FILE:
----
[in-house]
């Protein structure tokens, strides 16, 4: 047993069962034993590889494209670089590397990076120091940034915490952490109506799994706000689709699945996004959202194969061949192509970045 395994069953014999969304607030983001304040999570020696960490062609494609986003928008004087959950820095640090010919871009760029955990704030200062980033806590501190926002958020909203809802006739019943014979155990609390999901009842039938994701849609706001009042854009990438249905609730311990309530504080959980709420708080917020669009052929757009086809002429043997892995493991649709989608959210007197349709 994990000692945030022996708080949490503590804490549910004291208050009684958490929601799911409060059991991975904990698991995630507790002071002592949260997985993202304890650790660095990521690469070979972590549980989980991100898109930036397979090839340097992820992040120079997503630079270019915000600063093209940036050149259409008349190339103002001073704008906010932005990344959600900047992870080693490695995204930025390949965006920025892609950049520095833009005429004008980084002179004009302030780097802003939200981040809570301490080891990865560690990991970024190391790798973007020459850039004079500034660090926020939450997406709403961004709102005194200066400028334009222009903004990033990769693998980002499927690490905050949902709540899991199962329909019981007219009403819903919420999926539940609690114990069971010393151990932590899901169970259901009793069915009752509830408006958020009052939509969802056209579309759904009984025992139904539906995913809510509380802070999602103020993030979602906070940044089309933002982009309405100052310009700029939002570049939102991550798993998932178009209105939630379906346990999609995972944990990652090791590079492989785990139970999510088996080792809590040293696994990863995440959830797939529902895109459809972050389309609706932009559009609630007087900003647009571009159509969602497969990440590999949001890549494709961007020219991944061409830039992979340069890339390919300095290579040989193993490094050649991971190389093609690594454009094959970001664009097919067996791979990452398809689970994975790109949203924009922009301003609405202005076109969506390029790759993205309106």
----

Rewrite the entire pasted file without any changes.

[in-house]
């Protein structure tokens, strides 16, 4: 047993069962034993590889494209670089590397990076120091940034915490952490109506799994706000689709699945996004959202194969061949192509970045 395994069953014999969304607030983001304040999570020696960490062609494609986003928008004087959950820095640090010919871009760029955990704030200062980033806590501190926002958020909203809802006739019943014979155990609390999901009842039938994701849609706001009042854009990438249905609730311990309530504080959980709420708080917020669009052929757009086809002429043997892995493991649709989608959210007197349709 994990000692945030022996708080949490503590804490549910004291208050009684958490929601799911409060059991991975904990698991995630507790002071002592949260997985993202304890650790660095990521690469070979972590549980989980991100898109930036397979090839340097992820992040120079997503630079270019915000600063093209940036050149259409008349190339103002001073704008906010932005990344959600900047992870080693490695995204930025390949965006920025892609950049520095833009005429004008980084002179004009302030780097802003939200981040809570301490080891990865560690990991970024190391790798973007020459850039004079500034660090926020939450997406709403961004709102005194200066400028334009222009903004990033990769693998980002499927690490905050949902709540899991199962329909019981007219009403819903919420999926539940609690114990069971010393151990932590899901169970259901009793069915009752509830408006958020009052939509969802056209579309759904009984025992139904539906995913809510509380802070999602103020993030979602906070940044089309933002982009309405100052310009700029939002570049939102991550798993998932178009209105939630379906346990999609995972944990990652090791590079492989785990139970999510088996080792809590040293696994990863995440959830797939529902895109459809972050389309609706932009559009609630007087900003647009571009159509969602497969990440590999949001890549494709961007020219991944061409830039992979340069890339390919300095290579040989193993490094050649991971190389093609690594454009094959970001664009097919067996791979990452398809689970994975790109949203924009922009301003609405202005076109969506390029790759993205309106």